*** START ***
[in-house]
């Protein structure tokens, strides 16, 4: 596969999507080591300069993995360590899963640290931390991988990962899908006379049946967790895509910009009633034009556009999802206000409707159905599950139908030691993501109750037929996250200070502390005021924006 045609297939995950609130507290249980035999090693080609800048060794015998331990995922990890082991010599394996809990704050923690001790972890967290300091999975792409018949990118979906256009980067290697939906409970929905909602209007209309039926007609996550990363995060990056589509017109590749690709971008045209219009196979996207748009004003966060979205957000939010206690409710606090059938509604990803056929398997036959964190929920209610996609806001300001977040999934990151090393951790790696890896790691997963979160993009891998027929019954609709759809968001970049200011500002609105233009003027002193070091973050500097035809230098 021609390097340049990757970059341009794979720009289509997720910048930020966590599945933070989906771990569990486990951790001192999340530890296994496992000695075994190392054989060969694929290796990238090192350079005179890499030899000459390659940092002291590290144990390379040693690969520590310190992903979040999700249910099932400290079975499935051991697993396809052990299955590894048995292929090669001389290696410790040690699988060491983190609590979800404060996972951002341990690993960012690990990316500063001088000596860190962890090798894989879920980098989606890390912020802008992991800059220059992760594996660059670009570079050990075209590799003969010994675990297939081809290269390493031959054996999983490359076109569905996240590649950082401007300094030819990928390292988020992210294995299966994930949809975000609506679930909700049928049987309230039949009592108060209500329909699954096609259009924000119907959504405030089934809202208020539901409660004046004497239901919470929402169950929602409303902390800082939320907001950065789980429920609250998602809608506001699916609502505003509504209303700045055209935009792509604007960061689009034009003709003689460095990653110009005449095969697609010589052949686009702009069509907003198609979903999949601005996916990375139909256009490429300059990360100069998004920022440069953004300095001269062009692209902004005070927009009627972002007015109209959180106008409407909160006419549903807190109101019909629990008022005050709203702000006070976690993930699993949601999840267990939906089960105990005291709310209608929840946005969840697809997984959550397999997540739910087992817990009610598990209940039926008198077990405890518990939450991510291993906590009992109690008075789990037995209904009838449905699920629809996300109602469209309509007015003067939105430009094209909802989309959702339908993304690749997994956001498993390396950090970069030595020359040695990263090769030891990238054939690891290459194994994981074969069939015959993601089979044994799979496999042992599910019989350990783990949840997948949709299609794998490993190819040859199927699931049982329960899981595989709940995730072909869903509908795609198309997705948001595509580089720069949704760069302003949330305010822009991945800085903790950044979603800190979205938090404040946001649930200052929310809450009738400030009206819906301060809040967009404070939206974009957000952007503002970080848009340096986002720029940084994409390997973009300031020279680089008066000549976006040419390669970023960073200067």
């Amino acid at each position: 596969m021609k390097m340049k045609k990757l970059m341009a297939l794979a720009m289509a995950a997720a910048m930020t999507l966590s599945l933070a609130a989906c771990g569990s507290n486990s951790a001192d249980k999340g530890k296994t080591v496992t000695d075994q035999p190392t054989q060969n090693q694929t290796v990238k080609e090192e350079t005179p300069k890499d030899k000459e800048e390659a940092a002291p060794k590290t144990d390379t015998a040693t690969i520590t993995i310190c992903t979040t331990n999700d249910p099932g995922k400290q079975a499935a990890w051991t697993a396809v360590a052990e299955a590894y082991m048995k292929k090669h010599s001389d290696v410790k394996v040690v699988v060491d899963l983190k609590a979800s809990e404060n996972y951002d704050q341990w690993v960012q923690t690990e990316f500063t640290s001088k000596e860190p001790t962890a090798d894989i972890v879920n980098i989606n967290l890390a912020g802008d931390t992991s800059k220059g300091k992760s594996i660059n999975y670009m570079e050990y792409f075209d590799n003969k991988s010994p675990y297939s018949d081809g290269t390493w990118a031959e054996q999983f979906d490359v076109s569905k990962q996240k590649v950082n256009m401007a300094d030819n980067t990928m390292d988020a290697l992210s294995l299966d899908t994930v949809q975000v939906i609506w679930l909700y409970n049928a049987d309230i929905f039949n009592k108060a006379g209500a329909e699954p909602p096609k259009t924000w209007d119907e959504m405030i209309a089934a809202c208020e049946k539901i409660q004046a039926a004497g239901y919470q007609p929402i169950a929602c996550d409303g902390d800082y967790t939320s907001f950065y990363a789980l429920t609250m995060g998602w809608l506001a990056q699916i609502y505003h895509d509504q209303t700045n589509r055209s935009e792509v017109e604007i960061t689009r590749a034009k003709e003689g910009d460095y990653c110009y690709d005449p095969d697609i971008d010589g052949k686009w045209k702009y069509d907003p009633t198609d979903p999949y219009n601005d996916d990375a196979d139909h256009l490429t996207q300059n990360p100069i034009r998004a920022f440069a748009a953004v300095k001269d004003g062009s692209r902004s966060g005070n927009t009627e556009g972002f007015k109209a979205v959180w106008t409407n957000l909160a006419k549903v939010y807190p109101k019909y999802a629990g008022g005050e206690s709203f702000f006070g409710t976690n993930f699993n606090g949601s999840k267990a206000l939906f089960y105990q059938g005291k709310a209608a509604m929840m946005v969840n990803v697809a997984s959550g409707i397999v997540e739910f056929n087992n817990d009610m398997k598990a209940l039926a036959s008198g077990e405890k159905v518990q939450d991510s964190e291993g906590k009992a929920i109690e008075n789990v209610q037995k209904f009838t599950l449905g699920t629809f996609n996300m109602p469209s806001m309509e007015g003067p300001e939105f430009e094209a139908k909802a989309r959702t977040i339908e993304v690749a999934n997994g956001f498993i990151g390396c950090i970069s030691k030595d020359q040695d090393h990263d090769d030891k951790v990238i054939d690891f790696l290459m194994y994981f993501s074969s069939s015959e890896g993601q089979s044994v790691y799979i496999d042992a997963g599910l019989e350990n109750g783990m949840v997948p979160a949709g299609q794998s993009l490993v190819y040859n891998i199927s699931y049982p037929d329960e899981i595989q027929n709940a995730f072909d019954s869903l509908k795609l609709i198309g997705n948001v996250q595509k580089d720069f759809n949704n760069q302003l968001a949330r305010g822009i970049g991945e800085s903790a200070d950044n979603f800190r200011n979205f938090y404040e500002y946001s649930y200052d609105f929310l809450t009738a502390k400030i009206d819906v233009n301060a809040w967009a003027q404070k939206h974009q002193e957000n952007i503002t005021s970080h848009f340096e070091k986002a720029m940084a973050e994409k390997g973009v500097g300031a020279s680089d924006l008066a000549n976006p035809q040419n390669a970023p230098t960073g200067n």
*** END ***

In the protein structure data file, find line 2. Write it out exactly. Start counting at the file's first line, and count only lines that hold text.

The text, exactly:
């Protein structure tokens, strides 16, 4: 596969999507080591300069993995360590899963640290931390991988990962899908006379049946967790895509910009009633034009556009999802206000409707159905599950139908030691993501109750037929996250200070502390005021924006 045609297939995950609130507290249980035999090693080609800048060794015998331990995922990890082991010599394996809990704050923690001790972890967290300091999975792409018949990118979906256009980067290697939906409970929905909602209007209309039926007609996550990363995060990056589509017109590749690709971008045209219009196979996207748009004003966060979205957000939010206690409710606090059938509604990803056929398997036959964190929920209610996609806001300001977040999934990151090393951790790696890896790691997963979160993009891998027929019954609709759809968001970049200011500002609105233009003027002193070091973050500097035809230098 021609390097340049990757970059341009794979720009289509997720910048930020966590599945933070989906771990569990486990951790001192999340530890296994496992000695075994190392054989060969694929290796990238090192350079005179890499030899000459390659940092002291590290144990390379040693690969520590310190992903979040999700249910099932400290079975499935051991697993396809052990299955590894048995292929090669001389290696410790040690699988060491983190609590979800404060996972951002341990690993960012690990990316500063001088000596860190962890090798894989879920980098989606890390912020802008992991800059220059992760594996660059670009570079050990075209590799003969010994675990297939081809290269390493031959054996999983490359076109569905996240590649950082401007300094030819990928390292988020992210294995299966994930949809975000609506679930909700049928049987309230039949009592108060209500329909699954096609259009924000119907959504405030089934809202208020539901409660004046004497239901919470929402169950929602409303902390800082939320907001950065789980429920609250998602809608506001699916609502505003509504209303700045055209935009792509604007960061689009034009003709003689460095990653110009005449095969697609010589052949686009702009069509907003198609979903999949601005996916990375139909256009490429300059990360100069998004920022440069953004300095001269062009692209902004005070927009009627972002007015109209959180106008409407909160006419549903807190109101019909629990008022005050709203702000006070976690993930699993949601999840267990939906089960105990005291709310209608929840946005969840697809997984959550397999997540739910087992817990009610598990209940039926008198077990405890518990939450991510291993906590009992109690008075789990037995209904009838449905699920629809996300109602469209309509007015003067939105430009094209909802989309959702339908993304690749997994956001498993390396950090970069030595020359040695990263090769030891990238054939690891290459194994994981074969069939015959993601089979044994799979496999042992599910019989350990783990949840997948949709299609794998490993190819040859199927699931049982329960899981595989709940995730072909869903509908795609198309997705948001595509580089720069949704760069302003949330305010822009991945800085903790950044979603800190979205938090404040946001649930200052929310809450009738400030009206819906301060809040967009404070939206974009957000952007503002970080848009340096986002720029940084994409390997973009300031020279680089008066000549976006040419390669970023960073200067």